BusyCal has long been a popular calendar app for Mac, but how does the new iOS version hold up for mobile users?
Size: 15.3 MB
Platform: iPhone / iPad
Developer: BusyCal LLC
The Mac version of BusyCal is regarded as one of the most complete, reliable calendar apps for OS X – but with a $49.99 price tag, it’s not exactly cheap. Luckily the new iOS version of BusyCal is a much more palatable $4.99 (£3.99).
The app is split into five main tabs: List, Day, Week, Month, and To Do. The List section shows all your upcoming events and to dos in a compact, chronological list and is the quickest way to glance over your plans without missing anything. Day, Week, and Month will be familiar to calendar users everywhere, and putting these views into distinct tabs is a big improvement on the slightly confusing hierarchy employed by the standard Calendar app. You can pinch-to-zoom to fit more or less detail on-screen at once, and events can be easily rearranged with a long tap and drag. Finally the To Do tab is a more focused version of the List tab with a bunch of boxes to tick off. Visually, the app is understated and – to the untrained eye – looks like it could be from Apple’s own design team. It’s functional, utilitarian, and uses plenty of white. If you prefer something with a little more flair this could be a turn-off, but many will welcome the focus on content above looks, and rest assured the layout is solid despite a slight lack of creativity.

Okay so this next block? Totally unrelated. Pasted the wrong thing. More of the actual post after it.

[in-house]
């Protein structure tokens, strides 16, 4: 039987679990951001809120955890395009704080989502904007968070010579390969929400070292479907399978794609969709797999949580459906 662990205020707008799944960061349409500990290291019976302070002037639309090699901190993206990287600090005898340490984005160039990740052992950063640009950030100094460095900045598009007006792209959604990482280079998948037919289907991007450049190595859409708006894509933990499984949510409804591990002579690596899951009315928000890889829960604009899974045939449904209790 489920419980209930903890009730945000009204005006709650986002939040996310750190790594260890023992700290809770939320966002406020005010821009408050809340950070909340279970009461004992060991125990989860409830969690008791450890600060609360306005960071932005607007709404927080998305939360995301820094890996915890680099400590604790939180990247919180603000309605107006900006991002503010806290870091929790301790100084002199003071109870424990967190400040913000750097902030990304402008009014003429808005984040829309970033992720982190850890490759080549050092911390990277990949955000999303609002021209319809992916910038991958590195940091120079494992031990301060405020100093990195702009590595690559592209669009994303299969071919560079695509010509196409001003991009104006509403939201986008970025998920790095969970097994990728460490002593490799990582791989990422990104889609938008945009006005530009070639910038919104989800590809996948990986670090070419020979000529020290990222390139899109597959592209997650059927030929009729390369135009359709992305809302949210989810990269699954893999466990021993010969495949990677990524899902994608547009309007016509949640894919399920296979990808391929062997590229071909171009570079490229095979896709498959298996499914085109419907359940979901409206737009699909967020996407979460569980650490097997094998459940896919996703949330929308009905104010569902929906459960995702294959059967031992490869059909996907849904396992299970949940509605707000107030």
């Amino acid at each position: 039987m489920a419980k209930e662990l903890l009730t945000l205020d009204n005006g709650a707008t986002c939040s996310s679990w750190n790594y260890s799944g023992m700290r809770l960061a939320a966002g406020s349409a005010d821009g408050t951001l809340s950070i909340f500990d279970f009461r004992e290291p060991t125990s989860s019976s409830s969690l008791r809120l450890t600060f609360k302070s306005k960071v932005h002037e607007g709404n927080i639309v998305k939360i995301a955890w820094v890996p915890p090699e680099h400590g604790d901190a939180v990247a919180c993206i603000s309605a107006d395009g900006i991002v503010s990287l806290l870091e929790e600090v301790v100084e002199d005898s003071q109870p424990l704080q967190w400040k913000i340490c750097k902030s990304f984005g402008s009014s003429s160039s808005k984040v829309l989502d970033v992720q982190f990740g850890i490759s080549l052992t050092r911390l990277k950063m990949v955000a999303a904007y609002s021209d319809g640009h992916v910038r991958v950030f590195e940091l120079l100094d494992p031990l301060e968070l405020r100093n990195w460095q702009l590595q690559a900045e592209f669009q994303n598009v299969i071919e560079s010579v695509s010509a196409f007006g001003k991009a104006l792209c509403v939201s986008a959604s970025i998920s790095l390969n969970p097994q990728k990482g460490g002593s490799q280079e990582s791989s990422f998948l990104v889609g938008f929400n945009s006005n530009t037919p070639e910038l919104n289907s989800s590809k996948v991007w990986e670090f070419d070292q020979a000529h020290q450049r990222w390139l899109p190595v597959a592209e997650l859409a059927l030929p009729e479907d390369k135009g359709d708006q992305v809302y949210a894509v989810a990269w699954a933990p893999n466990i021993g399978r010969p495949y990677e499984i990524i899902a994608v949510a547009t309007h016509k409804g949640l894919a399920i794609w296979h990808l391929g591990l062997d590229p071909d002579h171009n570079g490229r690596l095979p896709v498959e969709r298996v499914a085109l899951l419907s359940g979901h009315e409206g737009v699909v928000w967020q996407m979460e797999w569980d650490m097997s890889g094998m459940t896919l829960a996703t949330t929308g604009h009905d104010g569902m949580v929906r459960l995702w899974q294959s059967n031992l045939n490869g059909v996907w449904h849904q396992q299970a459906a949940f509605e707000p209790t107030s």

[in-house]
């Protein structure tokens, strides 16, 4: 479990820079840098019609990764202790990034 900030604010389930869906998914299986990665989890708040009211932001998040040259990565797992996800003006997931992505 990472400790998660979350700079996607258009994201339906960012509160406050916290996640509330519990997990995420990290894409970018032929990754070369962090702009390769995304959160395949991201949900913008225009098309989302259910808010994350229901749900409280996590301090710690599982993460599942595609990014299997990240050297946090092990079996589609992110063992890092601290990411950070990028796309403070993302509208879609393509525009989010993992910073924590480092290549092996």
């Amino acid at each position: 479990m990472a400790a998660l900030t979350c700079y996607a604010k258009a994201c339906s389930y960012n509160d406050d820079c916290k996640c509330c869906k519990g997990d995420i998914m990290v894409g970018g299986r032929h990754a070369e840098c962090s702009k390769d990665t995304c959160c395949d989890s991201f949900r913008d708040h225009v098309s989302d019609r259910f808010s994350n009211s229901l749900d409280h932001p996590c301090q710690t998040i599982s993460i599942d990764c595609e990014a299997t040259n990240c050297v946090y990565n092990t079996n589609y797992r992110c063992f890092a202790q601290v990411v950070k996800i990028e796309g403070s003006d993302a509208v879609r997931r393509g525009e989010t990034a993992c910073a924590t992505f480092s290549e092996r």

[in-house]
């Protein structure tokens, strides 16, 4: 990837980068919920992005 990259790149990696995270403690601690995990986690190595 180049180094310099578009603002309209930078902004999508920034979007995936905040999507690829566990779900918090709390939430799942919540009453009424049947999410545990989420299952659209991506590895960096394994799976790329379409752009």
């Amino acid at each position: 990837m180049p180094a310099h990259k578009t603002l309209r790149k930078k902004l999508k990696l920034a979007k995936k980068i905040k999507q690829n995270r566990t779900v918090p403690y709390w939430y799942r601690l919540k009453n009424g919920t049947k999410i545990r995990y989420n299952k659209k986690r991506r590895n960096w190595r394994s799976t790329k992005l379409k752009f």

It would be nice to be able to press a blank space in the calendar to create an event at that exact time. Instead, events are added in the more conventional manner – hit the ‘+’ icon and manually configure the finer details from a list. Luckily there’s a cooler, quicker way: natural language input. If filling in boxes is just too old-school for you to handle, there’s an option to type out your plans in more or less normal English and let the app create the event automatically. It’s a very cool feature (though the lack of autocorrect is a slightly irksome oddity,) but nothing entirely new; Fantastical et al have offered similar natural language features for a while now and are slightly ahead of the game in terms of usability.
BusyCal syncs with all the main calendar services including iCloud, Google Calendar, Exchange, Office 365, and you can add multiple accounts if you want easy access to separate work and personal calendars. Unlike some of its competitors, there’s no Today View widget and no Apple Watch support, though. Those exclusions are a shame, but certainly not relevant to all users. That said, BusyCal’s attention to detail is admirable: for example, setting defaults for new events can save a lot of manual work, and it’s nice to be able to sort your to do list by priority as well as its due date. The sheer number of configurations in Settings is unparalleled. BusyCal also has a neat Travel Time feature, plus a solid ten day weather forecast represented smartly by tiny icons next to each day. It also shows the cycles of the moon, if you’re into that.
If you’re one of the many who already uses BusyCal for Mac, this new companion app is a no-brainer. For the rest of us, it’s another very viable option alongside several other very good iOS calendar apps. It’s clear that the developers have leaned on years of experience with BusyCal for Mac, but its not without the loose ends you might expect from a first entry into the mobile market. We expect plenty of updates to keep improving things in future though. Ultimately this is a very competent calendar, but whether or not its right for you is really dependent on what you want out of a calendar app. If you dream about functionality and customization over all else – and you don’t have an Apple Watch – then look no further.